The lean gurus talk about standardizing and setting in place, but who has time to do that?
However, on a particularly troubling setup, I watched my guys wasting a lot of time looking for needed tools on and around their machines, across the shop on another machine and over in another area in their toolboxes. There had to be a better way.
That better way wasn’t going to be dictated from the top down, either. If it was going to work, it had to have the buy in of my team. With their input, we decided what size boards to make, how to attach them, what color to paint them to best highlight the tools. The most important decision was which tools to include on the shadow board and which ones to leave off.
Which ones to leave off is really important, as the wasted motion, effort and time avoiding the tools you don’t need is as much of a problem as being unable to find the tools that are needed.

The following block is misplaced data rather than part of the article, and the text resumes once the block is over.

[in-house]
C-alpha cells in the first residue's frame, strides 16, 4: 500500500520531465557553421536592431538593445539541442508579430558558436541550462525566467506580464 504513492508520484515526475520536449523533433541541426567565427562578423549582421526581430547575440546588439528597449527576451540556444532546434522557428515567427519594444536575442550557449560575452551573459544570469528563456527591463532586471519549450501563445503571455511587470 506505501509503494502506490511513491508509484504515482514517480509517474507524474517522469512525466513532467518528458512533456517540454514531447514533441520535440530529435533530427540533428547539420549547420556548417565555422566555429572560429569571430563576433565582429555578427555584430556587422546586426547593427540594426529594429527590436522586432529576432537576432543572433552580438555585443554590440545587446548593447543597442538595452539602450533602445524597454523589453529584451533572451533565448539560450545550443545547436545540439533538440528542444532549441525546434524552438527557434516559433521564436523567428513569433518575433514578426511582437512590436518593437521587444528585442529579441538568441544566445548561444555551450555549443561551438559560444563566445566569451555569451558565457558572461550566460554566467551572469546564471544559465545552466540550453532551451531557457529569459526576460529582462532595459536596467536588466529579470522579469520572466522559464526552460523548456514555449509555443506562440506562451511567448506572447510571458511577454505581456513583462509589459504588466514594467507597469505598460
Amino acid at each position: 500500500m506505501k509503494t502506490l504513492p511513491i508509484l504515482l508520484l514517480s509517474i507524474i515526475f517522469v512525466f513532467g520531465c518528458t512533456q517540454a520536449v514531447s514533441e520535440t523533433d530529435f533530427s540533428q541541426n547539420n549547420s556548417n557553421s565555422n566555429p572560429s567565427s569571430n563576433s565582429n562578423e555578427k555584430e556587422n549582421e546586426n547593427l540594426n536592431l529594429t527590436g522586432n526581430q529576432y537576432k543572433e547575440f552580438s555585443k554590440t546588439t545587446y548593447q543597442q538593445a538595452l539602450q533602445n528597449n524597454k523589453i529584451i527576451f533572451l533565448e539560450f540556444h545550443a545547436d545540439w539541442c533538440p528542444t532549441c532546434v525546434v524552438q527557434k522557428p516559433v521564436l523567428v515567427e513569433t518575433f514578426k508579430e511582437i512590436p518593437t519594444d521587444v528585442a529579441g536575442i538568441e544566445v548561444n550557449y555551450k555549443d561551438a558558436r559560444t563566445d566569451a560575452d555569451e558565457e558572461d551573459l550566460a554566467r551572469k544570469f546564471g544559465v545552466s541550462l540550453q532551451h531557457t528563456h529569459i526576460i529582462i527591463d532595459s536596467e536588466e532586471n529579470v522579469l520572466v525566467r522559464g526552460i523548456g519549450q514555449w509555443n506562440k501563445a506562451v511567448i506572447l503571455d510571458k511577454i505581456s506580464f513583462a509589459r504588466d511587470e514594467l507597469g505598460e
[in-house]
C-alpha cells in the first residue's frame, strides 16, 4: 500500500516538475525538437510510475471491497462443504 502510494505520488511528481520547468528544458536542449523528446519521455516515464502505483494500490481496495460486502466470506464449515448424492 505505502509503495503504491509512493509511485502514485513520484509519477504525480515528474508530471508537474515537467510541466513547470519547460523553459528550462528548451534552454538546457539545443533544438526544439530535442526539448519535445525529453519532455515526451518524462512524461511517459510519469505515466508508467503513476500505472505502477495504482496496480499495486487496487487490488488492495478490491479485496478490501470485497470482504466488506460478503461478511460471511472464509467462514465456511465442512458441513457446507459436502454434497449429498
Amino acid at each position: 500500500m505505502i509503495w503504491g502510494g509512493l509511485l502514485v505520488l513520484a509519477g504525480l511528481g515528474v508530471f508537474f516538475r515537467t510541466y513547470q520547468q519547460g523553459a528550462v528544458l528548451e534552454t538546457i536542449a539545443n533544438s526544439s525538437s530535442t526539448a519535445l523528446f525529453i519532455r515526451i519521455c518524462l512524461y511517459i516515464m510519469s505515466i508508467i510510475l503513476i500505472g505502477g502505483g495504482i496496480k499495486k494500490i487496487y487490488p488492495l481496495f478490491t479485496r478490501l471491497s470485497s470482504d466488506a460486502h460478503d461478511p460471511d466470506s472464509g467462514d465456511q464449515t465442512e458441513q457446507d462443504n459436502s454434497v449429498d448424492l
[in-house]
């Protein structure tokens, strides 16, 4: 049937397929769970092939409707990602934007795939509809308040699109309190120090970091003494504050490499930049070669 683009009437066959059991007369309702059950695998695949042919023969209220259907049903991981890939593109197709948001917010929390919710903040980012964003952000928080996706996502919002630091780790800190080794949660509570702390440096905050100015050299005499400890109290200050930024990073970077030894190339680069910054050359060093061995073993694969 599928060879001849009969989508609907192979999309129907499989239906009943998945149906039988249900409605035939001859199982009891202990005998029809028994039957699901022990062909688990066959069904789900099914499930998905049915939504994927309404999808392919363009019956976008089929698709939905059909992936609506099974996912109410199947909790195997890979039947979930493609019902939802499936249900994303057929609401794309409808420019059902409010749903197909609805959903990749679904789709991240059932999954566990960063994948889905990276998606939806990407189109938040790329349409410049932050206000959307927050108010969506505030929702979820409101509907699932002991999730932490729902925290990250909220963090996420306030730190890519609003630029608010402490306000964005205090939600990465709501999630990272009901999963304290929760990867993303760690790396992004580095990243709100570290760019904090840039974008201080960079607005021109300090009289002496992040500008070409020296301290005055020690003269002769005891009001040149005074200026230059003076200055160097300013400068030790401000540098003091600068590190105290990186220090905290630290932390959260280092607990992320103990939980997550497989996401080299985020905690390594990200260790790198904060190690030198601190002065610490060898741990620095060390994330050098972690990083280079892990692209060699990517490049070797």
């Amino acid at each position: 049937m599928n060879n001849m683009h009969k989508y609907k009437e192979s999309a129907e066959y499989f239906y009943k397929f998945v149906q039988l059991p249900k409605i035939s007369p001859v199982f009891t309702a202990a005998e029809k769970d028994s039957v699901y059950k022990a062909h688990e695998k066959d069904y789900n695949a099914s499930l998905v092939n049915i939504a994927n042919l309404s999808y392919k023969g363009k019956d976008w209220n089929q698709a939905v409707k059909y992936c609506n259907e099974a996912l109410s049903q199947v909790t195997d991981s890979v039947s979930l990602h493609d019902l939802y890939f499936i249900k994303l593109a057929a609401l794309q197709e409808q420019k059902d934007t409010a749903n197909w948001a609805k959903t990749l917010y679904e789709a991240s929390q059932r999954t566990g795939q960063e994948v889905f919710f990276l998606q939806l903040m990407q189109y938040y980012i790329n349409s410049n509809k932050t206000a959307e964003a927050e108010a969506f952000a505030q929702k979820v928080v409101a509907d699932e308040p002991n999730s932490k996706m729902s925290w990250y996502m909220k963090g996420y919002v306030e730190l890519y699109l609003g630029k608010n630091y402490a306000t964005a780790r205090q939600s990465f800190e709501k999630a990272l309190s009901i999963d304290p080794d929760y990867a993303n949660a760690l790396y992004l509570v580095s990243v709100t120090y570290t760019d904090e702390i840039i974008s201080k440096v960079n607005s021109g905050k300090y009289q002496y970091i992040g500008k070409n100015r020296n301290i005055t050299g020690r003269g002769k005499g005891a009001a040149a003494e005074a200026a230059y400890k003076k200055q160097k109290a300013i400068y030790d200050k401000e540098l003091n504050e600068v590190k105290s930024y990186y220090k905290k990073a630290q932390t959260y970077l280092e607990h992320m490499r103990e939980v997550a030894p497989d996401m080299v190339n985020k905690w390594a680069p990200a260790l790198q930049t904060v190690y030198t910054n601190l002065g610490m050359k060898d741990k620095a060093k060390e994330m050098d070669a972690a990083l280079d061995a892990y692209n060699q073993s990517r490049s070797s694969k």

Now that the project has been completed, our entire team is pleased with the results. Setups are going a little smoother, there is much less wasted time searching for needed tools and everyone is showing a little more pride and professionalism in their tidy new professional work area.
The benefits of this project were not just financial and measured in saved time. My team is now confident that in this area they exemplify best practice. And when the customers come to visit, it gives them confidence that our professional shop can handle their jobs. Just by taking a look around, what does your work area say about you? In my shop, it says that our machinists are professionals and that they have their craft figured out and well in control. That’s a great payoff for a little bit of time spent with the team to make things better.
blog comments powered by Disqus